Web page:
Co-authors often contribute many different factoids or insights. Your list tells us nothing about their thoughts on the lack of sea ice platforms. Sadly using your list of Kovacs authors only condemns them all. You seem to avoid dealing with the fact the Kovacs did not know walrus mated in the water. But since there is that big list of authors, then there false assertion that walrus mate on ice must be correct, eh? Willard do you real understand how science works. Its based on evidence not speculation not a list of names no matter how long. As Einstein responded to the 100 agains him, if he was wrong then it would only have taken one person to refute the evidence.

      • > Sadly using your list of Kovacs authors only condemns them all.

        I’m not sure how Jim can reconcile this condemnation with his other claim that the “list tells us nothing about their thoughts on the lack of sea ice platforms.” One makes the other irrelevant.

        While he can still choose which one he prefers, going for tarring a whole disciplinary matrix would be funnier. To that effect, here could be a suitable title:

        Walrus Science Fails and Jim Steele Wins

        Why do contrarians always compare themselves to Einstein or Galileo?

        The truth is out there.

        ***

        Just to make sure nobody falls for Jim’s gallop (yesterday it was all Svalbard) and since he claims to abide by evidence-based reasoning, reminding that Kovacs 2012 included lots of authors and lots of institutions provides evidence that his “Kovacs speculation” minimizes the number of people that his use of “Kovacs” hides, thereby showing that his “Kovacs speculation” contains not just one caricature, but two.

        Two caricatures in two words sounds perfect.

      • And Willard once again lends weight to my theory that the climate is extremely sensitive to semantics

      • I’m not sure you share my meaning of “semantics,” peter.

        So far, we’re into footnotes to one sentence in the NOAA report card:

        [I]t is certain that land-based sites alone will not support the same number of walruses that the mixed seasonal use of sea ice and land has permitted in the past (Jay et al. 2012; Kovacs et al. 2012).

        We have yet to enter into Kovacs et al. 2012, and we have not looked into Jay et al. 2012 at all.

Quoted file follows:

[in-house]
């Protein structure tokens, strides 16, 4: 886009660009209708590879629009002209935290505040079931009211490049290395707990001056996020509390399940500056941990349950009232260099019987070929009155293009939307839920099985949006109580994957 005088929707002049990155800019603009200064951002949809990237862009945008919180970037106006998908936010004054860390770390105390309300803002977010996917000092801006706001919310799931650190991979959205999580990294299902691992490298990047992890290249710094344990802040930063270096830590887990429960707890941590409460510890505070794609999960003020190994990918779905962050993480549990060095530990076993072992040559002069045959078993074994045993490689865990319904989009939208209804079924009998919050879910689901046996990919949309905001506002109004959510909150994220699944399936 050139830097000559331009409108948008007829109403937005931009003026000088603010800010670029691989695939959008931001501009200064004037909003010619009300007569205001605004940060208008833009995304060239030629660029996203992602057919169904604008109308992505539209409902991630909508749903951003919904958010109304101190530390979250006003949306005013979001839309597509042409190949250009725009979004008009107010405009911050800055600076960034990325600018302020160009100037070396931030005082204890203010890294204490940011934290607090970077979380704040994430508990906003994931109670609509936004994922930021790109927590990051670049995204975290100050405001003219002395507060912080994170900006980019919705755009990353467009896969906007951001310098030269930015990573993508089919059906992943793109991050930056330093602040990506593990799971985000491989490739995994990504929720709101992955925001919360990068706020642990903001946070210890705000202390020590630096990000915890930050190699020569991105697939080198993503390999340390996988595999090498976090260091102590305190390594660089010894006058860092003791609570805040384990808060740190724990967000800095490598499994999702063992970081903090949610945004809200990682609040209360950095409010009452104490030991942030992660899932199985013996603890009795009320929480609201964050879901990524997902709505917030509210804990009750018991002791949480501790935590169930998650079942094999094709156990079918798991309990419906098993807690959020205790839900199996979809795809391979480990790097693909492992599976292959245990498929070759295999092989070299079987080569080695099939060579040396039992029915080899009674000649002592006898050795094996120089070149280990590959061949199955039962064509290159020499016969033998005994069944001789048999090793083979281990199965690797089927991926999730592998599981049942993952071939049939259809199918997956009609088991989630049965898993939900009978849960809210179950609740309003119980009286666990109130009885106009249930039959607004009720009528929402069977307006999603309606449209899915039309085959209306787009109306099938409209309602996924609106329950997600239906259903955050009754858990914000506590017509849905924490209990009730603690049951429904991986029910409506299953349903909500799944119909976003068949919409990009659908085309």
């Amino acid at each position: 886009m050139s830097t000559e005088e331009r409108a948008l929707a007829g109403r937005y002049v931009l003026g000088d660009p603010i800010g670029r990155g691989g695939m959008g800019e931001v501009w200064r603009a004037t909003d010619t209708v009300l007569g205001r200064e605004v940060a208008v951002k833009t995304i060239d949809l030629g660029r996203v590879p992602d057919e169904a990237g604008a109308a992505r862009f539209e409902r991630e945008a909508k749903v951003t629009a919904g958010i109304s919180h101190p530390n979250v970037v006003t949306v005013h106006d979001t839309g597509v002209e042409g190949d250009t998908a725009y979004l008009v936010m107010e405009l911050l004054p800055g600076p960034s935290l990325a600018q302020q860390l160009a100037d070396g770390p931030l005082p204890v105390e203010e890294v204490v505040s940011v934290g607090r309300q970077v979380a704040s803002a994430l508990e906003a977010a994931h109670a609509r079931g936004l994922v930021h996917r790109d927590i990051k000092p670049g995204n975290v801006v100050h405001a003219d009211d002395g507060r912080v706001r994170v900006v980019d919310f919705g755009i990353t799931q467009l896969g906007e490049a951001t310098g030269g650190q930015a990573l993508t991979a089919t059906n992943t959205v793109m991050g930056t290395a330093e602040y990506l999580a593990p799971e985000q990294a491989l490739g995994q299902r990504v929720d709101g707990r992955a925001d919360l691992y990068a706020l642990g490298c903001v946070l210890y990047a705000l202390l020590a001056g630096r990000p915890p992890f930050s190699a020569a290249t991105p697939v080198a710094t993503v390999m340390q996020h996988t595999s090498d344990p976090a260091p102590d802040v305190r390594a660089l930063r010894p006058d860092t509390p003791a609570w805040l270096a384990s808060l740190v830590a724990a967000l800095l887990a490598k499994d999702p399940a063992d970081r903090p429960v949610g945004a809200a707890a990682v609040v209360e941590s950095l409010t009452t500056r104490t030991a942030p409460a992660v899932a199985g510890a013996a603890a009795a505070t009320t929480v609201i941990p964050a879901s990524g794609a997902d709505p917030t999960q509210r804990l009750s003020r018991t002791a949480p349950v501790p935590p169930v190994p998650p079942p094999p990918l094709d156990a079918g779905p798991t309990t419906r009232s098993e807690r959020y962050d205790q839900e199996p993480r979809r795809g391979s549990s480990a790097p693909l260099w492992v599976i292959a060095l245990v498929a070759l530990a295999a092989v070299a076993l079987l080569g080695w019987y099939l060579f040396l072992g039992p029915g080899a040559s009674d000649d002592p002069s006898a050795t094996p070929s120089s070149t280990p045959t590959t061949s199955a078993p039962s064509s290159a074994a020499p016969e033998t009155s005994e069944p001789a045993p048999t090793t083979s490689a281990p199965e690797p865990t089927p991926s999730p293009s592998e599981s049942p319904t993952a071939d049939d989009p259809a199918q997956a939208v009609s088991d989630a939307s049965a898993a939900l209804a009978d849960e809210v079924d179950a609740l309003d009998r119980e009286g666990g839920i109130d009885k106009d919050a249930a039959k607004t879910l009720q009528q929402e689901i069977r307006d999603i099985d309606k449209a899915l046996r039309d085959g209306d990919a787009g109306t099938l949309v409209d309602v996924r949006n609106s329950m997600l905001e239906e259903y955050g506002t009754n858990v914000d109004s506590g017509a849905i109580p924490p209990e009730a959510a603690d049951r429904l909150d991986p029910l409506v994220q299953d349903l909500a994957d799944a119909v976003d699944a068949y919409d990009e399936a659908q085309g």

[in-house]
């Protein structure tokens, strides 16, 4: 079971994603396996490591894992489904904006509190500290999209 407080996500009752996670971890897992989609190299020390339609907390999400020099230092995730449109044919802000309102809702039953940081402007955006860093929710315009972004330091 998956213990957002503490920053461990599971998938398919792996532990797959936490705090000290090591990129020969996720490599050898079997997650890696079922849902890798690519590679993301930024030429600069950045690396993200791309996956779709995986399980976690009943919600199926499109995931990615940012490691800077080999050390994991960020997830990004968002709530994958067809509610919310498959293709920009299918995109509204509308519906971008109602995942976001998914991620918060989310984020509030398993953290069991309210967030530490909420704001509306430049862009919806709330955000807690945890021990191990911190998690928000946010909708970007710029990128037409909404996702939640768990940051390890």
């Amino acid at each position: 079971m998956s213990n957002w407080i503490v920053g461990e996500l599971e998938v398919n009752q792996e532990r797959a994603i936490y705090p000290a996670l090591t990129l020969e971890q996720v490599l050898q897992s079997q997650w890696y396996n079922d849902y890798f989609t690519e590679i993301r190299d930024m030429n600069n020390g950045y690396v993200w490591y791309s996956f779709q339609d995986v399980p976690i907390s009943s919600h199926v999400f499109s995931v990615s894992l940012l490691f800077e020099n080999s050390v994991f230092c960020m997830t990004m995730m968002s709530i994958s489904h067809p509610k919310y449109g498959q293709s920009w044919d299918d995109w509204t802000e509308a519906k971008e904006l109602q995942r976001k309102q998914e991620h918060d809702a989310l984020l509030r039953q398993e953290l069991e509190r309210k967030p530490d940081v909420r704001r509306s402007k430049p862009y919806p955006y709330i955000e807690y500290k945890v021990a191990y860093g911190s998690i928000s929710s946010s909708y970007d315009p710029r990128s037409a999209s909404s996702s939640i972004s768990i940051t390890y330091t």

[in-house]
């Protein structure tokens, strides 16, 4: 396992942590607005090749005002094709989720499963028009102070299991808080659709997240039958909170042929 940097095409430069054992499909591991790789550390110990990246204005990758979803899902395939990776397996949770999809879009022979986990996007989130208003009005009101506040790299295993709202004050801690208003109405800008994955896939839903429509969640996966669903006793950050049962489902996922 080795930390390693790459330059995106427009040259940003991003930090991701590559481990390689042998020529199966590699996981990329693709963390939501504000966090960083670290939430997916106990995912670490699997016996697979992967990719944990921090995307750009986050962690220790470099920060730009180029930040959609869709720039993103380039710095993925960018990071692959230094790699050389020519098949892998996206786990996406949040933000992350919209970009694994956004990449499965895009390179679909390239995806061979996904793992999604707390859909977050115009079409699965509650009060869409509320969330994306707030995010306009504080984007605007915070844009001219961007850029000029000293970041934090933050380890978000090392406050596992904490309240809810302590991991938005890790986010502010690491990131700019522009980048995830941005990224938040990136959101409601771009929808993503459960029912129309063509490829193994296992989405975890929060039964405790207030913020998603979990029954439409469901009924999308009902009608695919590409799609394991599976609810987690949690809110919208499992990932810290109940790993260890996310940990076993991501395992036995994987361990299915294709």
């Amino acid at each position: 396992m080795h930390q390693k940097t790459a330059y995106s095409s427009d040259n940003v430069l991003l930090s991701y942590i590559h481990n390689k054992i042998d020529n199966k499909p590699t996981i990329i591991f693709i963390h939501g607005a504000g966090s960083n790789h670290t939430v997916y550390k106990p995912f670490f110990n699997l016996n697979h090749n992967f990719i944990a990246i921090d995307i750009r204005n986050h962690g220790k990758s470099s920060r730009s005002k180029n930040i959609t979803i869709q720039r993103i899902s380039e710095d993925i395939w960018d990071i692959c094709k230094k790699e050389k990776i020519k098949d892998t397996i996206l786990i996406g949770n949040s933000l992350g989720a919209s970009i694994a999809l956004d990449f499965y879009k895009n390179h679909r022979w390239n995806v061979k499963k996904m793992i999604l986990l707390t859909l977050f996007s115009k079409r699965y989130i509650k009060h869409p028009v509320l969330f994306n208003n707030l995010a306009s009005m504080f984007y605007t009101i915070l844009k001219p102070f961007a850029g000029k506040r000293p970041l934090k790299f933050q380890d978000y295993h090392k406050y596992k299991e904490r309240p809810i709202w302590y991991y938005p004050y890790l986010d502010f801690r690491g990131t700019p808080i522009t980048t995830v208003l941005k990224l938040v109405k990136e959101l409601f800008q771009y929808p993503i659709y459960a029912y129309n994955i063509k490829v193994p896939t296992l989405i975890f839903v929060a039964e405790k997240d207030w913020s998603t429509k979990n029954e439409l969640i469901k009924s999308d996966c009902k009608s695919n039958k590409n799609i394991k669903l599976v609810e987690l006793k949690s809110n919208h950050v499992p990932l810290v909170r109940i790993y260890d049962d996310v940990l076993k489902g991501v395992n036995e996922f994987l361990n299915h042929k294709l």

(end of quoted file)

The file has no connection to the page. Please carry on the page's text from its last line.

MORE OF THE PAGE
All we have so far on the table against the claim that

        [Kovacs’ speculation] Land-based sites alone will not support the same number of walruses that the mixed seasonal use of sea ice and land has permitted in the past.

        [Jim’s Winning Hypothesis] A resting platform of sea ice is likely an opportunistic and beneficial convenience – not a requirement.

        The two statements are not even contradictory. To see that, you could make their presuppositions explicit, with quantifiers appropriately scoped over their predicates. Now, that would be doing semantics the way I conceive it.

      • I was referring to your last post, not the whole kitchen sink

      • Fair enough, peter3172.

        Would contacting Kit Kovacs on Jim’s behalf be enough to get out of the semantic loop?

      • I must admit I am impressed with how Willard can persistently misrepresent what ever is said.

        Willard says “Why do contrarians always compare themselves to Einstein or Galileo?”

        But no one compared themselves to Einstein. Einstein’s struggles with politicized science was mentioned because those who politicize typically make it a popularity contest. The consensus argument is trolled agains the average foot soldiers of science like as well as revered geniuses like Einstein. Those who politicize science do not care who they defame.

        The point Willard’s blather completely misses is the scientific method never depends on how many affiliations you can print to support a hypothesis, it just take one person with good evidence. It is the evidence that must be debated.

      • Willard I am sure people here are impressed with how you change tactics like a clueless day trader. First you accuse me of not presenting my ideas as a hypothesis when you blathered, “We reserve the discussion for another comment. Suffice to say that Jim doesn’t even present his hypothesis as a hypothesis.”

        Now you say [Jim’s Winning Hypothesis] A resting platform of sea ice is likely an opportunistic and beneficial convenience – not a requirement.

        And to be clear once again you confuse fact with hypothesis. It is an undeniable fact that walrus do not require sea to forage. That is the fact, and the consensus of experts. Bering Sea walruses don’t care about speculation or affiliations.

        My hypothesis is based on that fact. My hypothesis is that less sea ice may be very beneficial because it opens up larger prey-rich areas for walruses to forage in.

        Once again how do we test my “winning hypothesis” as Willard is now fond of calling it? By measuring the energetic budget and determining the trade off between swimming distances and acquired food supplies. But such a definitive study is prohibitive for many reasons.

        So is there any evidence that suggests less ice has benefitted walrus?